"I am the one who controls myself. I am the one who sets the future. I am the driver of my car – I drive it at fast speed or slow speed, uphill or downhill. I know how to be in a happy mood, sad mood, or compassionate mood. I am the architect for my life. I am grateful to myself. I don't live for others."
–Ratu D., tour guide
1. Buddhism. In Bhutan, the majority of the population practice Buddhism. 100% of my interviewees in this project happened to be Buddhists.
2. Lack of Greed. As an essential part of the Buddhist teaching, people are content with what they already have. When one does not desire for more, one can lead a more satisfied life.
3. Gratitude. Everyone has deep appreciation for his or her good fortune, such as family, friends, health, education, etc. Knowing how lucky they are, they remain thankful every day.
4. Modesty. People are genuine and do not like to display wealth. My Bhutanese friend told me that even the king and queen of Bhutan don't live in a grandiose palace, but live humbly in a cottage by the river where they personally plant trees.
5. Self assurance. Internally feeling secure and confident, people are proud of who they are and would never want to change. An overwhelming majority of people I interviewed told me that they are very happy the way they look, as long as they "have all 5 senses and no disability."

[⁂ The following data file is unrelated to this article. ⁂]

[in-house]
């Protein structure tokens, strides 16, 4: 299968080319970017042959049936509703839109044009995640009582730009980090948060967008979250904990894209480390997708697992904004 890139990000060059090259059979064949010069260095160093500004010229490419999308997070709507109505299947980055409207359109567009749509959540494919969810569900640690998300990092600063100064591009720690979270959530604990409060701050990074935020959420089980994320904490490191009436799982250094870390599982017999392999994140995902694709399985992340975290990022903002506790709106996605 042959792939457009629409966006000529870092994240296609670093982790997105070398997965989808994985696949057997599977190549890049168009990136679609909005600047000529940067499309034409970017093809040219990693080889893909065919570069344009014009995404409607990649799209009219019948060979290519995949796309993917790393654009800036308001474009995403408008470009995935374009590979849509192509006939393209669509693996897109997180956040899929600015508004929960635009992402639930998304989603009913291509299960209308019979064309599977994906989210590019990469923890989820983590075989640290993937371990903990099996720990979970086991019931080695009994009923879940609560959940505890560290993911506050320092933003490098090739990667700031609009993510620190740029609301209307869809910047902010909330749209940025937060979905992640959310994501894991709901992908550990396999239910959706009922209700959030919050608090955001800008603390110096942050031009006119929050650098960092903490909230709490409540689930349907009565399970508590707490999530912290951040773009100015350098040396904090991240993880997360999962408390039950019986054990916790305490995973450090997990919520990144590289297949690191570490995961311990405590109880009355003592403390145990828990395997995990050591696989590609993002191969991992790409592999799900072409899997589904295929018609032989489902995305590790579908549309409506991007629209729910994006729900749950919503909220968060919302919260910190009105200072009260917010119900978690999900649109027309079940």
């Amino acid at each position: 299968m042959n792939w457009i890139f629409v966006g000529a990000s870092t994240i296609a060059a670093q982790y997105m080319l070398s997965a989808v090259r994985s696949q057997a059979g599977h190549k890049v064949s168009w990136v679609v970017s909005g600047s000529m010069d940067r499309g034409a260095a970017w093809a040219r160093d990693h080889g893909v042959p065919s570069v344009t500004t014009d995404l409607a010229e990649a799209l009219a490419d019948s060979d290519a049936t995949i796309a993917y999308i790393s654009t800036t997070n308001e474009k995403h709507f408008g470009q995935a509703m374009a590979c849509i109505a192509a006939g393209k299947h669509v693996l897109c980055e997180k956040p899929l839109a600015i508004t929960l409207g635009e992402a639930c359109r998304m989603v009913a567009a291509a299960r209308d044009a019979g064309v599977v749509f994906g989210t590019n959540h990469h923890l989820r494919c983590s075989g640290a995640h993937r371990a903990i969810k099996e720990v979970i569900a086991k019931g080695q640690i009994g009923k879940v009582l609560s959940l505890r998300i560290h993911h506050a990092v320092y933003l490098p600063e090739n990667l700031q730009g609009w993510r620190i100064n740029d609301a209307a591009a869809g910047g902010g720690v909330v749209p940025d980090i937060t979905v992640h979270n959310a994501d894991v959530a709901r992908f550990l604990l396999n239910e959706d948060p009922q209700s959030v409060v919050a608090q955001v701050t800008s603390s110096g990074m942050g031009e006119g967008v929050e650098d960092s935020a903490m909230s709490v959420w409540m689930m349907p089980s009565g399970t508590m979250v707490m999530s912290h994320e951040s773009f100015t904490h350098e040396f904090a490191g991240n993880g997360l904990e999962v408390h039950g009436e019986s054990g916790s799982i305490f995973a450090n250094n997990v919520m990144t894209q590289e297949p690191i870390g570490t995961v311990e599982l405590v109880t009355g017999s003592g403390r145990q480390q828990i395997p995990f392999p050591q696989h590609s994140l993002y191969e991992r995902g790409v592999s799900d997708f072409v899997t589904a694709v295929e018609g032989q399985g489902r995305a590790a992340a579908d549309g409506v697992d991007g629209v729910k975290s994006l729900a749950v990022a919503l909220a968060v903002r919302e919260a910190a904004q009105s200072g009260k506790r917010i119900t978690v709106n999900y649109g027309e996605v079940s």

6. Acceptance. People believe that misfortune is due to bad karma from the previous life, so they embrace hardship without getting too upset. They understand that they should strive to do better in this life to build good karma for the next life.
7. Altruism. Individuals want to help others out of kindness, and their happiness is built on sharing and giving. This is why the most successful pharmacy shop owner gives out free medicine to people who cannot afford it. Compassion is a virtue in Buddhism.
Special thanks to my friend Ratu Dorji from Bhutan for all the help he has provided. Without him this project would not be possible.